Stop The War! London demonstration Saturday 5th August 2006
STWR joined over 100,000 members of the public filled the streets of central London on Saturday 5thAugust, demanding an immediate ceasefire in Lebanon, Palestine and Israel.
Protestors were from all walks of life and included Muslims, Jews, Conservatives and Socialist, all opposing the US and UK’s handling of the Middle East Crisis, and condemning Israel’s ongoing occupation and military attacks in the region.
Similar protests occurred in other cities around the world at the same time as the UN Security Council was meeting to agree the text of a draft UN resolution. The demonstrations reflect international concern at the growing number of civilian casualties in Palestine and the potential war crimes that Israel is committing. Similar calls for an immediate ceasefire have been made repeatedly by United Nations agencies, and most vocally by Kofi Annan, the Secretary General of the UN.
The official death toll in Lebanon continues to rise, currently standing at over 1000 dead. As the humanitarian crisis escalates, aid agencies are finding it increasingly difficult to bring relief to effected civilians as most of the country’s infrastructure has been destroyed by the highly sophisticated Israeli war machine.
Although the UK emergency demonstration was organized only a week ago by the Stop the War Coalition, the massive attendance from all over the UK reflects the ever escalating resentment and anger felt by the public toward President Bush and Prime Minister Blair’s Middle East policy since the war on Iraq. Amongst the many chants, protesters were calling on Bush and Blair to be removed from office and to be held responsible for their war crimes. Protesters also denounced the weeks of inaction by the US and UK as a hostile act toward the democratically elected nations of Lebanon and Palestine.
Among the speakers at Parliament Square were a furious George Galloway MP; Diane Abbot MP who deplored Israel’s actions as war crimes upon Lebanon; and Tony Benn who summed up the crowd’s thoughts on the wider implication of the crisis by stating that:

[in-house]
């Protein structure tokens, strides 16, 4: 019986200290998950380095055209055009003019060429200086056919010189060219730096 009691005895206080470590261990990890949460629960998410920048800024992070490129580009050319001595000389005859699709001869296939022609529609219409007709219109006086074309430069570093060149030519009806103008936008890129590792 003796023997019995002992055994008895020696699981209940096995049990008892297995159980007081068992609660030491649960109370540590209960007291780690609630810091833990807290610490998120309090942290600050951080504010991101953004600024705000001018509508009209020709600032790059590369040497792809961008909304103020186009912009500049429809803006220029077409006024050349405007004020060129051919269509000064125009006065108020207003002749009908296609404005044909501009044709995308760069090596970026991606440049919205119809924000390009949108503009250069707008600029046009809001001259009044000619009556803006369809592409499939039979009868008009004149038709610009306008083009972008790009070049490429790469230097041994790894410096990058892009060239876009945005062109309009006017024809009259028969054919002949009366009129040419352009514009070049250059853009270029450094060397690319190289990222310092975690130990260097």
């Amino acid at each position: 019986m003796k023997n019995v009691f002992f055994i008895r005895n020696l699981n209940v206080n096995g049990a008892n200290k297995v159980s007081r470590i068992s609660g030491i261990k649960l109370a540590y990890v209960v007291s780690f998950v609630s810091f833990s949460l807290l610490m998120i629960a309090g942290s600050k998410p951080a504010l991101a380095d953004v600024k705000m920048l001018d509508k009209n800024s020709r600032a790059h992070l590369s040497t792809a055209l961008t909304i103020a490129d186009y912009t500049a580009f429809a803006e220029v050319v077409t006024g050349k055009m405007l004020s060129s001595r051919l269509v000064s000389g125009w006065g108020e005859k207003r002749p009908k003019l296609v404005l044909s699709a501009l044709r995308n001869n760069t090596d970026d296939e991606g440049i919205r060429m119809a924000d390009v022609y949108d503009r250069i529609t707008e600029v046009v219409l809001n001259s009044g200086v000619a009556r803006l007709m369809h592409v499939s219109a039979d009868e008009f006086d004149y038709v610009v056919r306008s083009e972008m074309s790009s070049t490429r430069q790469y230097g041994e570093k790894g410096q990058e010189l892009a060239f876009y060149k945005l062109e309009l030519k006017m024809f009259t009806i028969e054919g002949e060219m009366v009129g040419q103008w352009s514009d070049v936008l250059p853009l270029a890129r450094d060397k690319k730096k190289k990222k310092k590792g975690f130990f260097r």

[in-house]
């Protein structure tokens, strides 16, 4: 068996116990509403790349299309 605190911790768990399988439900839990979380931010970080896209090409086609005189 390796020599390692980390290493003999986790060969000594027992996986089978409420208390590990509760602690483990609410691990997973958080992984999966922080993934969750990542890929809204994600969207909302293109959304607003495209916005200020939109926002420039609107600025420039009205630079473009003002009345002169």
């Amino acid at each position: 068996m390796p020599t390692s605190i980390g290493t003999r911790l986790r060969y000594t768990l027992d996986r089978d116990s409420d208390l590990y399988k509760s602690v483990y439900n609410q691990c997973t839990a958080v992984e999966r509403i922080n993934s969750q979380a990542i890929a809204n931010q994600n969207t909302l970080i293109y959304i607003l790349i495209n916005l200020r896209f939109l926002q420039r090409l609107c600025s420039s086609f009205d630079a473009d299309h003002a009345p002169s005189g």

“The United States are working with Israel to conquer the Lebanon, in order to deal with Syria and Iran, and establish American Supremacy in the Middle East….There will be no peace in the Middle east….until every Israeli soldier has left the Lebanon; Until the Israeli’s have left the occupied territories; Until the British and Americans have left Iraq….and abandoned their threat to Syria and Iran.”
At the beginning of August, Britain blocked a move by the European Union to call for an immediate ceasefire in Lebanon. The emergency demonstration reiterated these calls for an immediate ceasefire, this time by the British public as demonstrators delivered a petition to Tony Blair signed by more than 35,000 people. In a recent open letter to the Prime Minister, 16 organizations stated the government had recognized the situation's "catastrophic impact" but was still not using its influence to push for a ceasefire. Signatories of the letter include Amnesty International, Oxfam, Save the Children, Cafod, Care International UK, Christian Aid, Islamic Relief Worldwide, Medact, the Muslim Council of Britain, the union Unison, War on Want, the Welfare Association and World Vision
In addition, a group of over 100 cross party MPs have signed a statement calling for an immediate ceasefire in the Middle East. The latest criticisms from within the House of Commons come at a time of unease within the Labour Party, penetrating the Cabinet over the Government's position, with serious concerns having been voiced by Leader of the Commons Jack Straw, Environment Secretary David Miliband and International Development Secretary Hilary Benn. There are also reports that Foreign Secretary Margaret Beckett has pressed No 10 for a change of policy.
Despite the overwhelming size and country wide support for the demonstration, mainstream media coverage in the UK was minimal, a phenomena that is by now widely expected by organizers and participants. Demonstrators widely perceived this bias as applying generally to the framing of the Middle East crisis by the media, particularly in its lack of historical analysis of the root causes of the conflict; the ongoing occupation of territory in both Lebanon and Palestine by Israel and the continued incarceration of thousands of Palestinian and Lebanese men, women and children by Israel as prisoners of war.
As the atrocities continue to escalate, STWR reiterate the call for international pressure to be brought to bear upon the Israeli government to establish an immediate ceasefire and resume peace talks. The ultimate aim must be to end the occupation of territory, demilitarize the region and to negotiate the return of prisoners. The foreign policy interests of the US and UK must not be a factor in these negotiations.
John Rees from the Stop the War Coalition underlined what is at stake and stressed the urgency of the situation as he addressed the protestors-
"If we don't stop this war, there will be a general war across the region that will make what is happening now pale into insignificance".